ECB surprise cut sinks Euro
11/Νοέ/2013 • Currency Updates•
We had been pounding the table for some time that the inflation shocker in the eurozone meant that further ECB rate cuts were a distinct possibility and explicitly called for one at either last week´s meeting or at the latest, the next. The ECB council went on to deliver that cut, surprising the majority of analysts. After dropping about 1.5% in a matter of minutes. It attempted a half-hearted recovery over the following day, only to fall back down after a stronger-than-expected payroll report came out in the US. Dollar strength dragged along Sterling, which ended the week about flat against the greenback and consequently sharply higher against most G10 and merging market currencies.
Last week brought yet another spate of strong macroeconomic news out of the UK. Industrial production in September surprised to the upside, coming it at nearly twice the level assumed by the third quarter GDP report. The PMI index of service business sentiment rose to 62.5, a new cycle high and within sight of the all time high of 63.5 The employment component jumped three points, which bodes well for a continuation of the surprising (and almost unique among major economies) strength in UK job creation. All eyes are now on the impact this strength will have on next week´s Inflation Report, which is expected to outline the views of the Bank of England on future inflation, employment, growth and interest rates. The strength in the data allowed sterling to keep up with the soaring dollar, and therefore rise sharply against nearly all other major currencies.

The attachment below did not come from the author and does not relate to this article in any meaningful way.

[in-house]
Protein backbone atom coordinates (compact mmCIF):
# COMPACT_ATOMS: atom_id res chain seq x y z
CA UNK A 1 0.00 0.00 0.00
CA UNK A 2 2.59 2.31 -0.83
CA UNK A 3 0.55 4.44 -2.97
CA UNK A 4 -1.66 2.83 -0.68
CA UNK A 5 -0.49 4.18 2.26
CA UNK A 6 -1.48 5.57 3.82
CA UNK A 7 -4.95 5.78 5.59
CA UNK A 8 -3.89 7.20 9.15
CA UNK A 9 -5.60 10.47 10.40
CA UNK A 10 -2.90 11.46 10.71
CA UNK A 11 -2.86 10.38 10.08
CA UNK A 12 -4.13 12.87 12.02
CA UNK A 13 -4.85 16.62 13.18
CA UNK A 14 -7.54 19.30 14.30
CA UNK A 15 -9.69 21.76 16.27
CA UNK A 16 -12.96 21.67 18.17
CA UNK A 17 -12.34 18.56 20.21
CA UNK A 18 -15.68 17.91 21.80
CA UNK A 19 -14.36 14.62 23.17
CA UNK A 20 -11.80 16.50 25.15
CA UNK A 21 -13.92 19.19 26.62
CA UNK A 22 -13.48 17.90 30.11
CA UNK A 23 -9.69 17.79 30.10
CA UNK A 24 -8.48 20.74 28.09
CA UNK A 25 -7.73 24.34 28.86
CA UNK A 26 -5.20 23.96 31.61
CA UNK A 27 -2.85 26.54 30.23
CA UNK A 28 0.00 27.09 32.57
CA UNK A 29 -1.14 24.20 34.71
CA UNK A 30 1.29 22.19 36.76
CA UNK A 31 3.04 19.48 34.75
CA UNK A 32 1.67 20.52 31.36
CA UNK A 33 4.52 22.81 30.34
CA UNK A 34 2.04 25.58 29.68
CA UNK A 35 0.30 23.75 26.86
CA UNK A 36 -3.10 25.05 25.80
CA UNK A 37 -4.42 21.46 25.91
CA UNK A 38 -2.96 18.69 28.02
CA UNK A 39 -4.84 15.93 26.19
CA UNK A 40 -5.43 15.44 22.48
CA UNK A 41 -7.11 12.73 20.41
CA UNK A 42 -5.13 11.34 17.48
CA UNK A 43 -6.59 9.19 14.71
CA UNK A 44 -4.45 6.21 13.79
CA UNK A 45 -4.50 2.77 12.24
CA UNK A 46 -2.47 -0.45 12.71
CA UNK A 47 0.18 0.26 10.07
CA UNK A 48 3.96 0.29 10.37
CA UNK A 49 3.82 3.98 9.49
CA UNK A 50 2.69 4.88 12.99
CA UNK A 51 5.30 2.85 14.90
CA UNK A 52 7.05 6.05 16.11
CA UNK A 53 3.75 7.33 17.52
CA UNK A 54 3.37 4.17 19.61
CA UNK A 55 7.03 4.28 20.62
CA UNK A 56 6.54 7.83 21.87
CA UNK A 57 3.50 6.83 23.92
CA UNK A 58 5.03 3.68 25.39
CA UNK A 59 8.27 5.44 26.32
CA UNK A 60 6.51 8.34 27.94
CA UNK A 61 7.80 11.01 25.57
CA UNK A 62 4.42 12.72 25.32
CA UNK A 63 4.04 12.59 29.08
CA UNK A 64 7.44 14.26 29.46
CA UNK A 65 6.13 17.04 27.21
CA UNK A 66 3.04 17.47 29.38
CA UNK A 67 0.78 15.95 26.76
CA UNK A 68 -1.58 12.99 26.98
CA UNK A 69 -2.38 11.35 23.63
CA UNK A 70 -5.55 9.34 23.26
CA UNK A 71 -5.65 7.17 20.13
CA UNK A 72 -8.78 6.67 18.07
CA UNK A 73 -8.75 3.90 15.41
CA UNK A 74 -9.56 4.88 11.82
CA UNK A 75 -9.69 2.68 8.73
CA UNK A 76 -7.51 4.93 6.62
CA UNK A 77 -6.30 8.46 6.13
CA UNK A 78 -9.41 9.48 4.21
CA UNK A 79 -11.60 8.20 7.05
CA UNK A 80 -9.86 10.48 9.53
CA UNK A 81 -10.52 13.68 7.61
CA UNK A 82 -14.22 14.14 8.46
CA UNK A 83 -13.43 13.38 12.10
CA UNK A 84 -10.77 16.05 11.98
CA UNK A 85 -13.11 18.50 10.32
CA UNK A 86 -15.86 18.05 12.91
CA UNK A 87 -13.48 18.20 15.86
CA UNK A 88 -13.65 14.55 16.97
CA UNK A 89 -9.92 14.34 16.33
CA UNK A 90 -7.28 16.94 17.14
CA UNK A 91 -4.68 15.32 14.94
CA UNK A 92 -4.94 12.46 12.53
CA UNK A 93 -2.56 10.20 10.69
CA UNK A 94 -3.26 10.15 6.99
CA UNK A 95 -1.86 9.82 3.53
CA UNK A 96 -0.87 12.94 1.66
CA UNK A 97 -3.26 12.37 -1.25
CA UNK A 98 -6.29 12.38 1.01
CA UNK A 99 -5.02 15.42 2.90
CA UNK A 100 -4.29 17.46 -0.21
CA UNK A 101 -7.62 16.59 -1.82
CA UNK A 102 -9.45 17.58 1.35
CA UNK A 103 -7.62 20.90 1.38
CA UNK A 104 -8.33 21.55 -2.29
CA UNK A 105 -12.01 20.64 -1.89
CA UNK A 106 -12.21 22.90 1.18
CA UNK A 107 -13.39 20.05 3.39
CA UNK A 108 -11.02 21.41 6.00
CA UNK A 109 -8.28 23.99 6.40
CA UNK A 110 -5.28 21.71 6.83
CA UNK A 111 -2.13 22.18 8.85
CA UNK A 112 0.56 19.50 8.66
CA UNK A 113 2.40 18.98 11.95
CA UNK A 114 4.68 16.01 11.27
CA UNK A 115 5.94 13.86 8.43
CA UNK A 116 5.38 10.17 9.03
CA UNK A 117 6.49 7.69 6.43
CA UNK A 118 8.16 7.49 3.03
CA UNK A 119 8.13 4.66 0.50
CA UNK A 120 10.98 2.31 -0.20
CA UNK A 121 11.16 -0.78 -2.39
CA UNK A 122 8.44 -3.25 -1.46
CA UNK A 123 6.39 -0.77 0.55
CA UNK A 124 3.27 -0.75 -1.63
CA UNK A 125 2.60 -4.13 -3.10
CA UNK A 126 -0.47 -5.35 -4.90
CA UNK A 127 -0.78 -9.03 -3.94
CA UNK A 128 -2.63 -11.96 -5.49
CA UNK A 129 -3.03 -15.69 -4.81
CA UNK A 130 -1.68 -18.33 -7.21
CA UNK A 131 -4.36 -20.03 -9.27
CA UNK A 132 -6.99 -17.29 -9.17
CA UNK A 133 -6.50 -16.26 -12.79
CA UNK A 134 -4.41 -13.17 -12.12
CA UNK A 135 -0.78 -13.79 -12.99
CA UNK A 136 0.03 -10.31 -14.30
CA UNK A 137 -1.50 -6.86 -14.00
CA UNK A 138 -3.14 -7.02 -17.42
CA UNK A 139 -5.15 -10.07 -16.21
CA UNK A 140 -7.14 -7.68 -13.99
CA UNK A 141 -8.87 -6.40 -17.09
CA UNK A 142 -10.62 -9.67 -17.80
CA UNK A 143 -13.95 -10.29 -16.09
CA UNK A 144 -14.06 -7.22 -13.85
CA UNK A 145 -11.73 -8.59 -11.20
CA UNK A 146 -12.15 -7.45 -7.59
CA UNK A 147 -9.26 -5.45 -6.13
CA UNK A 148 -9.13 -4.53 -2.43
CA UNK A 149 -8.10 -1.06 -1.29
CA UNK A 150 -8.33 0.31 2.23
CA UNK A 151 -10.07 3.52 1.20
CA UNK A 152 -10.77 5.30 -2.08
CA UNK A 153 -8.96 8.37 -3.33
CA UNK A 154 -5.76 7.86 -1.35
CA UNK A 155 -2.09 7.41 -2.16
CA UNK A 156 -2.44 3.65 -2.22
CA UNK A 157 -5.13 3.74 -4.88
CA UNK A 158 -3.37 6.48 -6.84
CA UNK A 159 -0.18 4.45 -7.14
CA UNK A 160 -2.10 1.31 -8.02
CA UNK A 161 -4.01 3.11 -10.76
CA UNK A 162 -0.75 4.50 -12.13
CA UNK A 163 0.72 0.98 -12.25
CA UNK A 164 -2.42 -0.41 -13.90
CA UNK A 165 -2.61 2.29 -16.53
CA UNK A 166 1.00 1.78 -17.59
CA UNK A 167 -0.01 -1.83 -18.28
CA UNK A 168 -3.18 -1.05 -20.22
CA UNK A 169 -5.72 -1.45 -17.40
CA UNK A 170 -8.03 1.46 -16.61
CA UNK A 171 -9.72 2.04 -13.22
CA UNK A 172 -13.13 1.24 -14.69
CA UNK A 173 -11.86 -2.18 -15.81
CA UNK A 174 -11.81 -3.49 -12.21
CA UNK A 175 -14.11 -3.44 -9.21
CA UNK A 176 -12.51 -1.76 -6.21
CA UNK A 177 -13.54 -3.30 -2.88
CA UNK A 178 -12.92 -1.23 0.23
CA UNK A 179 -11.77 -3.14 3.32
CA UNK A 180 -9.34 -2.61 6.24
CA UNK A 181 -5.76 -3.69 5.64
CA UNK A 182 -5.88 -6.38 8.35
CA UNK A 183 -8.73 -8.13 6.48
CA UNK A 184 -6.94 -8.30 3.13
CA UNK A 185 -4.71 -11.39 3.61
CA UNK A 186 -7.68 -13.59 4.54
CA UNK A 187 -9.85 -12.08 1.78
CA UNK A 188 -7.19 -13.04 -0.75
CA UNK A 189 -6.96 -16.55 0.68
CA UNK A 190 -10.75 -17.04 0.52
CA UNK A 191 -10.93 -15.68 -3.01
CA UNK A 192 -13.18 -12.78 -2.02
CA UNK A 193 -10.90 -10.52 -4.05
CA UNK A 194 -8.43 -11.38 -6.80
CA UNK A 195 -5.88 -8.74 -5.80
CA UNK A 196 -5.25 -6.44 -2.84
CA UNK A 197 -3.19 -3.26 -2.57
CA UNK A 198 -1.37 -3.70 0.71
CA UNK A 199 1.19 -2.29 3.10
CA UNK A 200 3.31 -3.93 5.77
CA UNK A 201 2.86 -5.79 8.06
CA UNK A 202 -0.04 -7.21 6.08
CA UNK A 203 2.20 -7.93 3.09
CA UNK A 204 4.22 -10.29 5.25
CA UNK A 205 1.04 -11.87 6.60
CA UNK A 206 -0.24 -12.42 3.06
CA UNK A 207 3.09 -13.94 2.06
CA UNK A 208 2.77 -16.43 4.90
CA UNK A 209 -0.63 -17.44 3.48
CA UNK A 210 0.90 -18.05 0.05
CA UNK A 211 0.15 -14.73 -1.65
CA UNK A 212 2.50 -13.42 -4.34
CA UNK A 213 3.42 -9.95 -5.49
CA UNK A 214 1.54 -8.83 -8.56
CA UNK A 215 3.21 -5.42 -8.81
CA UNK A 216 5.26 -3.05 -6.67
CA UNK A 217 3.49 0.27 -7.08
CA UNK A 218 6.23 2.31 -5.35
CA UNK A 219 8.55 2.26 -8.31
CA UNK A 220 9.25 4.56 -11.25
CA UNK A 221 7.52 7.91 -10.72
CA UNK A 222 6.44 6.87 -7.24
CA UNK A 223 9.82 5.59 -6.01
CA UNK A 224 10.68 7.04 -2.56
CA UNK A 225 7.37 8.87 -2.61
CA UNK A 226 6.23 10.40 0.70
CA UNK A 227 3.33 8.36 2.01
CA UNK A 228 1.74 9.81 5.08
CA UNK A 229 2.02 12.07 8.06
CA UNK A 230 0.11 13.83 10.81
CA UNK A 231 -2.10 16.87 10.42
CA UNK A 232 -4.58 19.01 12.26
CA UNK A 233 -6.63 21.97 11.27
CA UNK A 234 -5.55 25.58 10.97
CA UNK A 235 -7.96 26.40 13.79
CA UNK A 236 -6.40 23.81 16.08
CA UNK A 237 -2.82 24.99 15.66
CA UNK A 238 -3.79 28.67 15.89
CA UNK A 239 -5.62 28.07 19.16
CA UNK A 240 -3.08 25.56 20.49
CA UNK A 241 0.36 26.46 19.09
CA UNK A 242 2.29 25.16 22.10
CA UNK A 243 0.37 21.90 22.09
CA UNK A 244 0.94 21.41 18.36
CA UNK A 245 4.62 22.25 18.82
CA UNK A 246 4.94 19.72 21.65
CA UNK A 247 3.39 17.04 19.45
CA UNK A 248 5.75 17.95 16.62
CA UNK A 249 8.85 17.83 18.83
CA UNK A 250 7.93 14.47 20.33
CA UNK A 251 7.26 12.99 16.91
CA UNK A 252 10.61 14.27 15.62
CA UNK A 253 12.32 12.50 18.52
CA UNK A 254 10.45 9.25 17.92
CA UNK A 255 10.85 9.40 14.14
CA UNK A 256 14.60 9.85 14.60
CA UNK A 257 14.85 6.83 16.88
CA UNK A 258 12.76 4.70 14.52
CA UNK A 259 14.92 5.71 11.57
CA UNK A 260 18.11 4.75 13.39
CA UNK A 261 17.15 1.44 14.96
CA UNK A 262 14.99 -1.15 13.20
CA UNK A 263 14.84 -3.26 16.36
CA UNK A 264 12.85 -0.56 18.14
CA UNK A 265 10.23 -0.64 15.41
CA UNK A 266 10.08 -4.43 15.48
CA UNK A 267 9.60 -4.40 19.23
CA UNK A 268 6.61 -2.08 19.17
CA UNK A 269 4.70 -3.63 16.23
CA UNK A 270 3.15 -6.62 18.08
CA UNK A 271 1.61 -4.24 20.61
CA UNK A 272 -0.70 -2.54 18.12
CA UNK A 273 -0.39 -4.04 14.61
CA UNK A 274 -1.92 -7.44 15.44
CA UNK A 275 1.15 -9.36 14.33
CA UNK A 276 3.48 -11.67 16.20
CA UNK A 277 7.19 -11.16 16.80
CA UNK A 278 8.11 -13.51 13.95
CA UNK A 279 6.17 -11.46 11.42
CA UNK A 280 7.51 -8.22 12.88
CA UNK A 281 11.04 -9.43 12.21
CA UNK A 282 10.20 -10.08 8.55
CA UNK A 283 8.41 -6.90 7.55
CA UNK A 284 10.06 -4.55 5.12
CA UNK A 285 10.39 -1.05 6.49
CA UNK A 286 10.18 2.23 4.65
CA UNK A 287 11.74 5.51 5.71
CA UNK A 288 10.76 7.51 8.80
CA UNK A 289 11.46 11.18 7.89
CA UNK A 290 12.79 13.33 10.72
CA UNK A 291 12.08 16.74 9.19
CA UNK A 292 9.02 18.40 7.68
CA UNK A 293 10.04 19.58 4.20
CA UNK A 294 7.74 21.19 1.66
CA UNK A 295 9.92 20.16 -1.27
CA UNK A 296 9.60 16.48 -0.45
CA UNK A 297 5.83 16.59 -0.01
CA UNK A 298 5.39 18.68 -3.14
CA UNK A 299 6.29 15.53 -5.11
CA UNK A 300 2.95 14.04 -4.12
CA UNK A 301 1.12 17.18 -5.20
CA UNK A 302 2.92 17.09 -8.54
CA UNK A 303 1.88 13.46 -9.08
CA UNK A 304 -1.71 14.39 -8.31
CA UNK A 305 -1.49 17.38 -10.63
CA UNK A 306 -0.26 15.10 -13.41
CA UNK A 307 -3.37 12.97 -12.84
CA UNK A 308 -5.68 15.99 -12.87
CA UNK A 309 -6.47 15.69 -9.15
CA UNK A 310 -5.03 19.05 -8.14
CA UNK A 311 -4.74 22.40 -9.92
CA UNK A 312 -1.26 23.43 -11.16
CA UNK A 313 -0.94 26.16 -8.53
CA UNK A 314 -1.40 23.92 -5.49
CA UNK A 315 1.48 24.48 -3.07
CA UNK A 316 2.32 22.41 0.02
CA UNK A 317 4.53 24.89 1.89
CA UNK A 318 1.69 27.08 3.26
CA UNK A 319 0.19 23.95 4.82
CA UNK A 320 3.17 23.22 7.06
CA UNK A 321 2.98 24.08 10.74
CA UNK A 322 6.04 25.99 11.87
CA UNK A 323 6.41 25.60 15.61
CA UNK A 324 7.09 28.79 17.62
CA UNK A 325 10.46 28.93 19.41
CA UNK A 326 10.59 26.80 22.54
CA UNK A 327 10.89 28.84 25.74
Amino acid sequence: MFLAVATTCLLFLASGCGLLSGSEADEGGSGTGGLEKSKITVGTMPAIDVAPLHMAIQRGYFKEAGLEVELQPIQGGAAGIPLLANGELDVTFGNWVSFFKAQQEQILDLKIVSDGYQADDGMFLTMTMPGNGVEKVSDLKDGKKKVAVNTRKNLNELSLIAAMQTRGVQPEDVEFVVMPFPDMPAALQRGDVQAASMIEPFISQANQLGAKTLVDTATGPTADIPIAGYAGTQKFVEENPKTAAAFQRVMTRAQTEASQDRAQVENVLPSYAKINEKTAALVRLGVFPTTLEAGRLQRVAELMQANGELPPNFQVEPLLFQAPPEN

We correctly assumed that the shocking drop in eurozone inflation would spook Draghi and most of the ECB into action. The eurozone now sports the lowest inflation of any major economic area, Japan included. Particularly worrisome is that outright deflation is close to becoming a reality in the large peripheral economies, and their massive public and private debt loads mean that they can ill afford it. Next week´s GDP reports are expected to show yet another quarter of permacession, with growth barely positive and nowhere near levels sufficient to turn around the labour market. As both economic data and prospects for monetary policy continue to diverge in both sides of the Atlantic, we maintain our bearish view of the common currency.
An outstanding payroll report capped a very positive week for the US dollar. A net +204,000 jobs were added in October, and the previous two months were revised up by a combined +60,000. The apparent job market swoon that had led many analysts to push their forecast for the taper well into 2014 has now been largely revised away. As expected, the household survey, where people report their status, was affected by the Government shutdown. Both the number of employed and the labor force fell sharply. We expect these effect to go away by the next report.
After these strong numbers, we are calling for the FOMC to announce the beginning of the taper at its January meeting, absent nasty surprises in the two job reports that will be released between now and then. We are now considerably more confident on our bullish outlook for the dollar.